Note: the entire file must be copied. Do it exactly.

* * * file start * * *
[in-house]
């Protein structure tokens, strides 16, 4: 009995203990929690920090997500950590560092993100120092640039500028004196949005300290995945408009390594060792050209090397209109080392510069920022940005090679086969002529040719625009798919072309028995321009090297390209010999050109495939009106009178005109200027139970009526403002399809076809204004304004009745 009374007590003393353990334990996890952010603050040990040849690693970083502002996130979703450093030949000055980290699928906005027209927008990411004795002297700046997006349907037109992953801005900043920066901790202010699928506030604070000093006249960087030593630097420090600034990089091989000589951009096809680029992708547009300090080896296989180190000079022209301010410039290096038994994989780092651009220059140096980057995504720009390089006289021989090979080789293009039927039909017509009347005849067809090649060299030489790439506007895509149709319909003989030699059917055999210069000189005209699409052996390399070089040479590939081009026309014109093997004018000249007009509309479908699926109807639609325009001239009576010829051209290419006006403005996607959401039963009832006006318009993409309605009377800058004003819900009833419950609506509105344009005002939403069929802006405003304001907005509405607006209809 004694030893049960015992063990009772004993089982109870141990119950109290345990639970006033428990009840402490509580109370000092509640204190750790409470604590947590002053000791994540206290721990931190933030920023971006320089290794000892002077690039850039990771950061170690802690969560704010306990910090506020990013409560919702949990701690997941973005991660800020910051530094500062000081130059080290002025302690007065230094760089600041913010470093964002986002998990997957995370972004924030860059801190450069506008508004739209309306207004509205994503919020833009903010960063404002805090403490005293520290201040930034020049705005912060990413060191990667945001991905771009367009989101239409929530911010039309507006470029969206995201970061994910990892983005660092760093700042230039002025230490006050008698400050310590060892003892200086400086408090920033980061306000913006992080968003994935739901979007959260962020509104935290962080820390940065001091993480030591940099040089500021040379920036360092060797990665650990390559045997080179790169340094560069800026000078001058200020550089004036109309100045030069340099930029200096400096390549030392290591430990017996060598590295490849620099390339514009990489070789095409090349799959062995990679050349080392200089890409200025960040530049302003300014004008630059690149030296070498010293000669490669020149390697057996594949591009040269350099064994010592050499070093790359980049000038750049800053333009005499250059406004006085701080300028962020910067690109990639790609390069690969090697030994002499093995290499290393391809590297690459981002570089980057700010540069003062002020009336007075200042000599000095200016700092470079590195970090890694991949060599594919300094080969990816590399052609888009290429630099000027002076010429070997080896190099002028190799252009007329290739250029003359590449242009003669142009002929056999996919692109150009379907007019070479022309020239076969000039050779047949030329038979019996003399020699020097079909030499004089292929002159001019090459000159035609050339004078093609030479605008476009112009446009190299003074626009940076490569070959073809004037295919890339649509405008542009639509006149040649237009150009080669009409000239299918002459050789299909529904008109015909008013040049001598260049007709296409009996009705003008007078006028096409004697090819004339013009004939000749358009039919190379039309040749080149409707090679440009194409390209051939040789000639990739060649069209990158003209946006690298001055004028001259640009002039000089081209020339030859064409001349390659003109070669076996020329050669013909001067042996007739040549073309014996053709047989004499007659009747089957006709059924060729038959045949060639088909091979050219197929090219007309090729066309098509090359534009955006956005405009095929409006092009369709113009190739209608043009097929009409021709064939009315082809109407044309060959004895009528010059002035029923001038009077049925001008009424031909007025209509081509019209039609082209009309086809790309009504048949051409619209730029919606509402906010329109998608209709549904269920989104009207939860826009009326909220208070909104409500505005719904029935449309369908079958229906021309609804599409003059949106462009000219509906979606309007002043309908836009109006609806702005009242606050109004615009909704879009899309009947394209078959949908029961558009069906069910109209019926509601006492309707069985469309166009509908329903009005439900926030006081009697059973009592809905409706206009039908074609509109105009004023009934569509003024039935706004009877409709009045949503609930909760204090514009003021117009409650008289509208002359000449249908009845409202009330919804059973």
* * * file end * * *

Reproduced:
[in-house]
């Protein structure tokens, strides 16, 4: 009995203990929690920090997500950590560092993100120092640039500028004196949005300290995945408009390594060792050209090397209109080392510069920022940005090679086969002529040719625009798919072309028995321009090297390209010999050109495939009106009178005109200027139970009526403002399809076809204004304004009745 009374007590003393353990334990996890952010603050040990040849690693970083502002996130979703450093030949000055980290699928906005027209927008990411004795002297700046997006349907037109992953801005900043920066901790202010699928506030604070000093006249960087030593630097420090600034990089091989000589951009096809680029992708547009300090080896296989180190000079022209301010410039290096038994994989780092651009220059140096980057995504720009390089006289021989090979080789293009039927039909017509009347005849067809090649060299030489790439506007895509149709319909003989030699059917055999210069000189005209699409052996390399070089040479590939081009026309014109093997004018000249007009509309479908699926109807639609325009001239009576010829051209290419006006403005996607959401039963009832006006318009993409309605009377800058004003819900009833419950609506509105344009005002939403069929802006405003304001907005509405607006209809 004694030893049960015992063990009772004993089982109870141990119950109290345990639970006033428990009840402490509580109370000092509640204190750790409470604590947590002053000791994540206290721990931190933030920023971006320089290794000892002077690039850039990771950061170690802690969560704010306990910090506020990013409560919702949990701690997941973005991660800020910051530094500062000081130059080290002025302690007065230094760089600041913010470093964002986002998990997957995370972004924030860059801190450069506008508004739209309306207004509205994503919020833009903010960063404002805090403490005293520290201040930034020049705005912060990413060191990667945001991905771009367009989101239409929530911010039309507006470029969206995201970061994910990892983005660092760093700042230039002025230490006050008698400050310590060892003892200086400086408090920033980061306000913006992080968003994935739901979007959260962020509104935290962080820390940065001091993480030591940099040089500021040379920036360092060797990665650990390559045997080179790169340094560069800026000078001058200020550089004036109309100045030069340099930029200096400096390549030392290591430990017996060598590295490849620099390339514009990489070789095409090349799959062995990679050349080392200089890409200025960040530049302003300014004008630059690149030296070498010293000669490669020149390697057996594949591009040269350099064994010592050499070093790359980049000038750049800053333009005499250059406004006085701080300028962020910067690109990639790609390069690969090697030994002499093995290499290393391809590297690459981002570089980057700010540069003062002020009336007075200042000599000095200016700092470079590195970090890694991949060599594919300094080969990816590399052609888009290429630099000027002076010429070997080896190099002028190799252009007329290739250029003359590449242009003669142009002929056999996919692109150009379907007019070479022309020239076969000039050779047949030329038979019996003399020699020097079909030499004089292929002159001019090459000159035609050339004078093609030479605008476009112009446009190299003074626009940076490569070959073809004037295919890339649509405008542009639509006149040649237009150009080669009409000239299918002459050789299909529904008109015909008013040049001598260049007709296409009996009705003008007078006028096409004697090819004339013009004939000749358009039919190379039309040749080149409707090679440009194409390209051939040789000639990739060649069209990158003209946006690298001055004028001259640009002039000089081209020339030859064409001349390659003109070669076996020329050669013909001067042996007739040549073309014996053709047989004499007659009747089957006709059924060729038959045949060639088909091979050219197929090219007309090729066309098509090359534009955006956005405009095929409006092009369709113009190739209608043009097929009409021709064939009315082809109407044309060959004895009528010059002035029923001038009077049925001008009424031909007025209509081509019209039609082209009309086809790309009504048949051409619209730029919606509402906010329109998608209709549904269920989104009207939860826009009326909220208070909104409500505005719904029935449309369908079958229906021309609804599409003059949106462009000219509906979606309007002043309908836009109006609806702005009242606050109004615009909704879009899309009947394209078959949908029961558009069906069910109209019926509601006492309707069985469309166009509908329903009005439900926030006081009697059973009592809905409706206009039908074609509109105009004023009934569509003024039935706004009877409709009045949503609930909760204090514009003021117009409650008289509208002359000449249908009845409202009330919804059973």